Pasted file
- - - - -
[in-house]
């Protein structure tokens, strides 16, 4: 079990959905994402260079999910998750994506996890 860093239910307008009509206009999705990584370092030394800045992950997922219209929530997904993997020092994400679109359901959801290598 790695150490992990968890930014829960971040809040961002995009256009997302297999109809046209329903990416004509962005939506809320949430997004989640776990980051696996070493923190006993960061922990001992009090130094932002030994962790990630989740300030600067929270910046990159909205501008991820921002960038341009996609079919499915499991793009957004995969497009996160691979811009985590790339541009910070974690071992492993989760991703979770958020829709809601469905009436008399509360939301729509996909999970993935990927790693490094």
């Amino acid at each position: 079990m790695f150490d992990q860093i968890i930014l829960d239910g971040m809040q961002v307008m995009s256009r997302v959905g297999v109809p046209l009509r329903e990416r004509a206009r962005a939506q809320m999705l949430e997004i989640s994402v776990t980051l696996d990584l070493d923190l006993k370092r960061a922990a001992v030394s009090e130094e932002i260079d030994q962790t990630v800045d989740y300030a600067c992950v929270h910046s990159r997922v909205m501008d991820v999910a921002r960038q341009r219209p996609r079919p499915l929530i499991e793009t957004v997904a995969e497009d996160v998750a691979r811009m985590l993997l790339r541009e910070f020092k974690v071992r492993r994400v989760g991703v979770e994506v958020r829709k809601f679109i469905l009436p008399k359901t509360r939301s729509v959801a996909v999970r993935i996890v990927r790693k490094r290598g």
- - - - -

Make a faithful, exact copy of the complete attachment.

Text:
[in-house]
């Protein structure tokens, strides 16, 4: 079990959905994402260079999910998750994506996890 860093239910307008009509206009999705990584370092030394800045992950997922219209929530997904993997020092994400679109359901959801290598 790695150490992990968890930014829960971040809040961002995009256009997302297999109809046209329903990416004509962005939506809320949430997004989640776990980051696996070493923190006993960061922990001992009090130094932002030994962790990630989740300030600067929270910046990159909205501008991820921002960038341009996609079919499915499991793009957004995969497009996160691979811009985590790339541009910070974690071992492993989760991703979770958020829709809601469905009436008399509360939301729509996909999970993935990927790693490094």
């Amino acid at each position: 079990m790695f150490d992990q860093i968890i930014l829960d239910g971040m809040q961002v307008m995009s256009r997302v959905g297999v109809p046209l009509r329903e990416r004509a206009r962005a939506q809320m999705l949430e997004i989640s994402v776990t980051l696996d990584l070493d923190l006993k370092r960061a922990a001992v030394s009090e130094e932002i260079d030994q962790t990630v800045d989740y300030a600067c992950v929270h910046s990159r997922v909205m501008d991820v999910a921002r960038q341009r219209p996609r079919p499915l929530i499991e793009t957004v997904a995969e497009d996160v998750a691979r811009m985590l993997l790339r541009e910070f020092k974690v071992r492993r994400v989760g991703v979770e994506v958020r829709k809601f679109i469905l009436p008399k359901t509360r939301s729509v959801a996909v999970r993935i996890v990927r790693k490094r290598g």